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NYT article on the Stevens Pass avy - Page 2

post #31 of 44
Quote:
Originally Posted by at_nyc View Post

You brought up an interesting point. While reading the article, I kept getting quite puzzled at why those two "local experts" went right, the more risky line... They should have been the ones who knew which were the safer lines!

 

But maybe that's the reason, the safer lines was no longer virgin! So for once, they gambled on the risker lines because the large group just "used up" the safer lines?


The article describes peoples style: Chris = competitive; Jack = casual; Elyse = ripping like a pro, and so on.

No one was described as repressing their desire to show their skills and rip it up, slowing down and doing a few exploratory cuts before dropping into the main lines.

 

The article repeatedly refers to a high status attributed to members of the posse.  Could be that some skiers even believed it, which is always going to cloud your vision.

 

NYC, how many reasons can you list that explain Chris and Jack going right?  And were they committed to the safety plan of staying left that was brought up before the group assembled and departed. (quote: some members did not know what others were thinking)


Edited by davluri - 12/22/12 at 12:42pm
post #32 of 44
Quote:
Originally Posted by davluri View Post

 

NYC, how many reasons can you list that explain Chris and Jack going right?  And were they committed to the safety plan of staying left that was brought up before the group assembled and departed. (quote: some members did not know what others were thinking)

Well, I couldn't think of any reason why they went right, until you brought up one!

post #33 of 44
Quote:
Originally Posted by davluri View Post


The article describes peoples style: Chris = competitive; Jack = casual; Elyse = ripping like a pro, and so on.

No one was described as repressing their desire to show their skills and rip it up, slowing down and doing a few exploratory cuts before dropping into the main lines.

 

The article repeatedly refers to a high status attributed to members of the posse.  Could be that some skiers even believed it, which is always going to cloud your vision.

 

NYC, how many reasons can you list that explain Chris and Jack going right?  And were they committed to the safety plan of staying left that was brought up before the group assembled and departed. (quote: some members did not know what others were thinking)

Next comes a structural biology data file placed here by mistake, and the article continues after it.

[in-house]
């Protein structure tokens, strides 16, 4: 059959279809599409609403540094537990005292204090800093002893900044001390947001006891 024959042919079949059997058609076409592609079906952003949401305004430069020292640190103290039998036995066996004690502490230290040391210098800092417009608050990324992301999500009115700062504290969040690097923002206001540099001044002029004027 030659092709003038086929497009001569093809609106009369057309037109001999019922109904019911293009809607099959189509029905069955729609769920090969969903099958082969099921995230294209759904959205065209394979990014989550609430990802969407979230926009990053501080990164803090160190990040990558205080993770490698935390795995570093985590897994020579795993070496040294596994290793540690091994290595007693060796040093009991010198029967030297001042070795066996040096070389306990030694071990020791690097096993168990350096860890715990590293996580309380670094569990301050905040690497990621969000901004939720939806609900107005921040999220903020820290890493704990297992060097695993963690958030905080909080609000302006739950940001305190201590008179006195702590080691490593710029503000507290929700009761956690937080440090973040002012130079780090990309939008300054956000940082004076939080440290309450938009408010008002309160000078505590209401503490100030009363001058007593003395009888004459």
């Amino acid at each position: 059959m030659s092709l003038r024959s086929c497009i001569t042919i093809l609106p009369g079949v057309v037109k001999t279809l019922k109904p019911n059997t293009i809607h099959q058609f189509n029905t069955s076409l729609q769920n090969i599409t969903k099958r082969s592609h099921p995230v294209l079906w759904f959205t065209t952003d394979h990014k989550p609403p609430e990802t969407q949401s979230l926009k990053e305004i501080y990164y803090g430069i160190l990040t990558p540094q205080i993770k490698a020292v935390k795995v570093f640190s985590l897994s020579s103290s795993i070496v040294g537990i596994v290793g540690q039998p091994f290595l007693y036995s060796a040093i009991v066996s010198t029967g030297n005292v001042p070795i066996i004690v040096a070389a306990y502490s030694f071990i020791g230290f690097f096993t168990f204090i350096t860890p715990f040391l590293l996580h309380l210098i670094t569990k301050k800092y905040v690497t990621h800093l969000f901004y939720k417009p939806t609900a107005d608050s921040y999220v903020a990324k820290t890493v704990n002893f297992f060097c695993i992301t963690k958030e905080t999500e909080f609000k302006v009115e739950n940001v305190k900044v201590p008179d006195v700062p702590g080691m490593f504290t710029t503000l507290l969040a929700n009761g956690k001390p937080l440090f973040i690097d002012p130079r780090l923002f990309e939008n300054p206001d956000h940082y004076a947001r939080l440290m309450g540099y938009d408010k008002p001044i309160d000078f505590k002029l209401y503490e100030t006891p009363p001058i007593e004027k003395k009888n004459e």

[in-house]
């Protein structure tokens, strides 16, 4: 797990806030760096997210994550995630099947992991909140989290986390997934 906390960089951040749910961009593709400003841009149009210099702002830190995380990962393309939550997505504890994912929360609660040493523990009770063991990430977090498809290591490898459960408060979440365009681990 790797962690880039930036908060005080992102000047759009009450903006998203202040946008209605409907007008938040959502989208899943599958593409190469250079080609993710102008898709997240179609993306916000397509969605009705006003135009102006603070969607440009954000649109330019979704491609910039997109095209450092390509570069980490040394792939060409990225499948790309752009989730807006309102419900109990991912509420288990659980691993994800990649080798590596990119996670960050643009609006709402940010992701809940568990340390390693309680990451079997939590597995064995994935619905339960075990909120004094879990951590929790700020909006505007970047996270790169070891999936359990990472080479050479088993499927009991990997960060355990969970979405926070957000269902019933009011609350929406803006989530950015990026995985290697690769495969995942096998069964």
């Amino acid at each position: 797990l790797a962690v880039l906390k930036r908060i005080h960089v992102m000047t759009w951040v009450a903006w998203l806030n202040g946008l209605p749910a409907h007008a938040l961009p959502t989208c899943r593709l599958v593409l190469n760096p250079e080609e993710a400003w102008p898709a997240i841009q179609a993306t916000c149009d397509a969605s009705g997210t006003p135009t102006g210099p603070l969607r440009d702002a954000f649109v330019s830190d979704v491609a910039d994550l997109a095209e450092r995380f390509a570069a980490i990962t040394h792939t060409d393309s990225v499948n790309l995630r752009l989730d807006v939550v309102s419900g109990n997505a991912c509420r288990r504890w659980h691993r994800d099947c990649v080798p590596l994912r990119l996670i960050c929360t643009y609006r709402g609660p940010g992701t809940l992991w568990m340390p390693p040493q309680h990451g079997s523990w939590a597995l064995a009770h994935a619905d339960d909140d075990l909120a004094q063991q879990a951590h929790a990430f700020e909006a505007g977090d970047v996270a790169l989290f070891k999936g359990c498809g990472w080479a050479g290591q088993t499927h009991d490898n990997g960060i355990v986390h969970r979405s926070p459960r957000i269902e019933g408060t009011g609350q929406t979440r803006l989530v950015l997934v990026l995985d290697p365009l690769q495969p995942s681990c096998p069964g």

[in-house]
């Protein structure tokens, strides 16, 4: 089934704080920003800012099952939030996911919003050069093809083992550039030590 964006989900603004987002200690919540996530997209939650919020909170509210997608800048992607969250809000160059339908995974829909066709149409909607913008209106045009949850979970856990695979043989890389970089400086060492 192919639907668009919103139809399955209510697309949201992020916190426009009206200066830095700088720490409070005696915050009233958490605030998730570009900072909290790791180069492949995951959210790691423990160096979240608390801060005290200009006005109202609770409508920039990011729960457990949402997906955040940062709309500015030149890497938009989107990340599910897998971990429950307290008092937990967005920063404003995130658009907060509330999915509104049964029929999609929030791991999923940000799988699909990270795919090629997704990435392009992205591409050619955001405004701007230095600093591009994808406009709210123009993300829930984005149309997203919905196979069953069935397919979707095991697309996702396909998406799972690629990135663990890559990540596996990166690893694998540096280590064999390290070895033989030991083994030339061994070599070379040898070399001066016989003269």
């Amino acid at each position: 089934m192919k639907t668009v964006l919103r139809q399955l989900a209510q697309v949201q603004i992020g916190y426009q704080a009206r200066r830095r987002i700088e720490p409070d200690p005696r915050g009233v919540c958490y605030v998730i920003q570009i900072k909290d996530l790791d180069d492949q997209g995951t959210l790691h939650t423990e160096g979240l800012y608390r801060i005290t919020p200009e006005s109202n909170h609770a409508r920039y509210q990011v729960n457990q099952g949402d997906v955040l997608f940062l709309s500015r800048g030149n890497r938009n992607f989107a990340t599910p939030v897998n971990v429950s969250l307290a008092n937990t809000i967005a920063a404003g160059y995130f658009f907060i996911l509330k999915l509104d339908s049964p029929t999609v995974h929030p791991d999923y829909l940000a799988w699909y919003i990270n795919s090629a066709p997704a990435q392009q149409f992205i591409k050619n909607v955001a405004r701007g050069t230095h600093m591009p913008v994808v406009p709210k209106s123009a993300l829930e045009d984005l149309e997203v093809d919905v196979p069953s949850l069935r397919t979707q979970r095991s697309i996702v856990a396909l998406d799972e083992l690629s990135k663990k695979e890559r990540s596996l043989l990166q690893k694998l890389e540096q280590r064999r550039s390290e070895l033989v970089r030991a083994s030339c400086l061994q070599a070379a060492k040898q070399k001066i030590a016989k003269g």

"Some in the remaining group noticed Dessert heading away in the distance and dismissed her as an oblivious backcountry rookie."

 

This pretty much says it all about the attitude of the group. 

 

Just from reading the article, my impression is that Chris took them on an agressive and risky line. They were going to cut left at the bottom of the first meadow, to the safety zone on the shoulder,  but Chris stopped while still in the meadows.  Then the 5th or 6th skier caused the meadow to release and dumped them down into the gully. Sounds like the other guys who bailed further left were into another drainage and did not ski  tunnel cr. proper. The guys who went left said was too high danger to ski right down the gut of it and wanted to go off the side with less exposure. 

 

I am still surprised in that the article really does not mention anything that the main group of 12 did right (until it was a body recovery situation). Other than the proof of the value of airbags. 


Edited by tromano - 12/22/12 at 8:29pm
post #34 of 44
From the graphic, Chris and Jim were carried much farther down the slope than Elyse, and suffered great trauma, in addition to being buried deeper. The three weren't in the same place when they started, so there are all kinds of variables we'll never know, but would the air bags have kept her from being carried as far? Is that part of their purpose?